COMMENTARY

Does Glutathione Affect Alzheimer Disease Progression?

Alan R. Jacobs, MD

Disclosures

January 03, 2019

This is the Medscape Neurology Minute. I'm Dr Alan Jacobs.

An international, multicenter group of researchers, centered in the National Brain Research Centre, Gurgaon, India, have published a series of studies exploring the antioxidant glutathione and its role in the progression of Alzheimer's disease.

Using NMR spectroscopy, they first showed the ability to detect, in humans, two different conformations of glutathione, a closed form and an extended form.[1]

Next, they demonstrated glutathione depletion in the hippocampus, cingulate, and prefrontal cortex in humans with mild cognitive impairment and dementia from Alzheimer's disease. They have now determined the closed form of glutathione to be the conformation present in these clinical cases.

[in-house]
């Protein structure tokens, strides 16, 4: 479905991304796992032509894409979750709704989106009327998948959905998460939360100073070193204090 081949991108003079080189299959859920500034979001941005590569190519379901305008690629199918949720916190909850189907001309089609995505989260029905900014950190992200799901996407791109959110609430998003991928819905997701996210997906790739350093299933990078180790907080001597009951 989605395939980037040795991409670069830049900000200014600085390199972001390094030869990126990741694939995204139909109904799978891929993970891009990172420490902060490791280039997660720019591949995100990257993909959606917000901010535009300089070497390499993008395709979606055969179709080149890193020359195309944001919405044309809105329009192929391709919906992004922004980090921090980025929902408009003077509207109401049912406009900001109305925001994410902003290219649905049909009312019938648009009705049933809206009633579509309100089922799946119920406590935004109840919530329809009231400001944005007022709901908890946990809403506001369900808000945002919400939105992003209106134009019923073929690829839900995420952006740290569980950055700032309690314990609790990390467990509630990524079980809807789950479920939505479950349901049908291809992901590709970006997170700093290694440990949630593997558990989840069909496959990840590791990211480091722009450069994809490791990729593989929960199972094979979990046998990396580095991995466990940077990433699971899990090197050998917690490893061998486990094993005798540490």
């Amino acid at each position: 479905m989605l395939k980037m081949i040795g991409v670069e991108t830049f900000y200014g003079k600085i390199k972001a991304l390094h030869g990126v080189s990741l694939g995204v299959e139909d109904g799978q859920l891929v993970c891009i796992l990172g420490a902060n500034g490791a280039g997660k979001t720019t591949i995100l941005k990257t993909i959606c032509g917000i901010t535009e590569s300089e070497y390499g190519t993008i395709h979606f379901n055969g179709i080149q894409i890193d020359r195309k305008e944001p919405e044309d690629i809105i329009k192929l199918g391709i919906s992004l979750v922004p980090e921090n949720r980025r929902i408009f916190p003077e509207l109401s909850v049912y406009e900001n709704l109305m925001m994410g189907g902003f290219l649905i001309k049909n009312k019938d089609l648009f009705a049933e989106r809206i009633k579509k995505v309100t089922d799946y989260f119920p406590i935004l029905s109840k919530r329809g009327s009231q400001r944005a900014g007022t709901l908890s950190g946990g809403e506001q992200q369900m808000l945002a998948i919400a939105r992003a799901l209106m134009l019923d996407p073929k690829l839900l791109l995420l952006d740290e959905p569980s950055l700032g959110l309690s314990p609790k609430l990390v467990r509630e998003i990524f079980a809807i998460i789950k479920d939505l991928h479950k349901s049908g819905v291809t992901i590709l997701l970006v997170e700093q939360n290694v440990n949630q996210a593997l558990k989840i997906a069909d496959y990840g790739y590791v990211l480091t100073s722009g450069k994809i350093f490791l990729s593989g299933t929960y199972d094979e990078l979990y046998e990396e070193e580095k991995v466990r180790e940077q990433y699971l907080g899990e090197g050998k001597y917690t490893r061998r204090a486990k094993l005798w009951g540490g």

However, they note that both closed and extended forms of glutathione need to be detected simultaneously to fully understand the role that glutathione plays in Alzheimer's disease progression. A multicenter, extended effort is planned.

They conclude that the study of glutathione supplementation to enhance cognitive reserve and prevent progression in Alzheimer's disease is warranted.

This has been the Medscape Neurology Minute. I'm Dr Alan Jacobs.

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